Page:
How has this sexual harassment and assault season of “Me Too” and “Time’s Up” had an impact on the way you think about our society, your social and professional circles, and your Jewish community?

It has been important to see high profile men held accountable for the abuse of power manifested in their sexual misconduct.  Yet, with so much reckoning occurring in celebrity circles, I believe we need to be cautious against allowing ourselves to respond as if it were their problem.  Sexual harassment and assault, and the imbalance of gender power which is at the root of it all — for these issues are not about sex, they are about power– is all of our problem.  The imbalance of gender power devalues women and robs men as well as women of choices in their work and in their lives.  It is all of our problem– it’s in our own neighborhood, our own school, our own workplace, our own office, our own desk chair.  We all have growth and learning we need to do in order to take steps to dismantle gender power imbalance. Read the rest of this entry »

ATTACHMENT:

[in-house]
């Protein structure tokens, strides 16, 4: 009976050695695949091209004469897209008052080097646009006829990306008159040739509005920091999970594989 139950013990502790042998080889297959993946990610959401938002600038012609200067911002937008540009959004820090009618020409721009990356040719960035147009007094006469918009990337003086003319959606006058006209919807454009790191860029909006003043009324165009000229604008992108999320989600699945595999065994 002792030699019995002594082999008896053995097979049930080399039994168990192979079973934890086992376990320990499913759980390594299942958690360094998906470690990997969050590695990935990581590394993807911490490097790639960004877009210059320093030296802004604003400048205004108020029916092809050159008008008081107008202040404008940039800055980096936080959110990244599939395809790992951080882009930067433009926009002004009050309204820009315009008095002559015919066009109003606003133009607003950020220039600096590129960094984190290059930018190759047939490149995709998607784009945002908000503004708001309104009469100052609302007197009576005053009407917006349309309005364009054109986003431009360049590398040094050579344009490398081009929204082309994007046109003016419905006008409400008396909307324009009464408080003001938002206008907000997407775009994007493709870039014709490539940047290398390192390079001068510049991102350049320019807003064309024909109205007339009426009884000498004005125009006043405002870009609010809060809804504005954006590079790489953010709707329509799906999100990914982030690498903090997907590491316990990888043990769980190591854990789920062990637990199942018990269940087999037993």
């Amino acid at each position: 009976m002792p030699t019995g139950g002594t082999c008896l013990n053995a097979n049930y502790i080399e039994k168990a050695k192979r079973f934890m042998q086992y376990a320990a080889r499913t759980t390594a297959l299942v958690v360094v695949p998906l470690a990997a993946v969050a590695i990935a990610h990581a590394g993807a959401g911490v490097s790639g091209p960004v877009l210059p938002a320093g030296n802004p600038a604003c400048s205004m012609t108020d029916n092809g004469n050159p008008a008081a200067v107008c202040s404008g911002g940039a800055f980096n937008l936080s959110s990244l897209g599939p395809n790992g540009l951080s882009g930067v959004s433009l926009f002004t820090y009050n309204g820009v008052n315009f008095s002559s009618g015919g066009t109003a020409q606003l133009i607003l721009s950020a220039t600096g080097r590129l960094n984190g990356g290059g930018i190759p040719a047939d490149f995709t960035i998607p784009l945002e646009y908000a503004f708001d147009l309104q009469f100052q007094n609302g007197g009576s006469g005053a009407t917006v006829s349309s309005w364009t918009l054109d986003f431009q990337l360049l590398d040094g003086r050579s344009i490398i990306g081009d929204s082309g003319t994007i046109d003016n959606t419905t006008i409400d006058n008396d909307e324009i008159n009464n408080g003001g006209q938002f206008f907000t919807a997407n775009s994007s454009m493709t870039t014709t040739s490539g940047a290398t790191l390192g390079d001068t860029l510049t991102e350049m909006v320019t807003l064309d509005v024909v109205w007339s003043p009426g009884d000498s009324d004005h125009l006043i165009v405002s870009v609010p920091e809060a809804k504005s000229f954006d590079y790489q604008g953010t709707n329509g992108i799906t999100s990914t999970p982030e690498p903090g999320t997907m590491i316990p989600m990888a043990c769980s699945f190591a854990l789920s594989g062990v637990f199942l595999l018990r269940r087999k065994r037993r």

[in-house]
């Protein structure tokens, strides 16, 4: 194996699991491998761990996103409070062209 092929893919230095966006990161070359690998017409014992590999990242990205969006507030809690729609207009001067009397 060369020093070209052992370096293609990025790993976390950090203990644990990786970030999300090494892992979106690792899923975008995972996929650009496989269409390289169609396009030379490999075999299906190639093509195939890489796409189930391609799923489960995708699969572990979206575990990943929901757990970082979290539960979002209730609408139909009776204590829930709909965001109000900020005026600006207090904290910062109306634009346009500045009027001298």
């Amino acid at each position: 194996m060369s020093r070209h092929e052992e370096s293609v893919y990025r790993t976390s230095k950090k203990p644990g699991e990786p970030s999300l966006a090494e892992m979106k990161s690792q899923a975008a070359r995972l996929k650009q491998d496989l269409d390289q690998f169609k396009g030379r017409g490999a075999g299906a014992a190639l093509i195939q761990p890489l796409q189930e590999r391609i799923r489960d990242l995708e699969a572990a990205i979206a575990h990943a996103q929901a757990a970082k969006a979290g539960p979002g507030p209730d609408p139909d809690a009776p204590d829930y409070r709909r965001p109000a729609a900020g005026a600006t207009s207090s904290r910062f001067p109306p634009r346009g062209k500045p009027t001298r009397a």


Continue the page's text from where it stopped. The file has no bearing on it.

Installation: May We Enter in Thanks

November 9, 2017

In the words inscribed on my tallit, taken from Psalms: Pitchu li sha-arey tzedek, avovam odeh-ya/Open for me the gates of righteousness and I will enter in thanks.  As I have stepped through new gates, I enter with profound gratitude. Read the rest of this entry »


The Tower of Babel, Anita Hill, Unchecked Power, and the #MeToo’s of Sexual Harassment

October 21, 2017

We have seen the words, “Me Too” on our computer screens all week long.  In the wake of the most recent sexual harassment reports, actress Alyssa Milano tweeted: “If you’ve been sexually harassed or assaulted, write ‘me too’ as a reply to this tweet.  If all the women who have been sexually harassed or assaulted wrote ‘me too’ as a status, we might give people a sense of the magnitude of the problem.”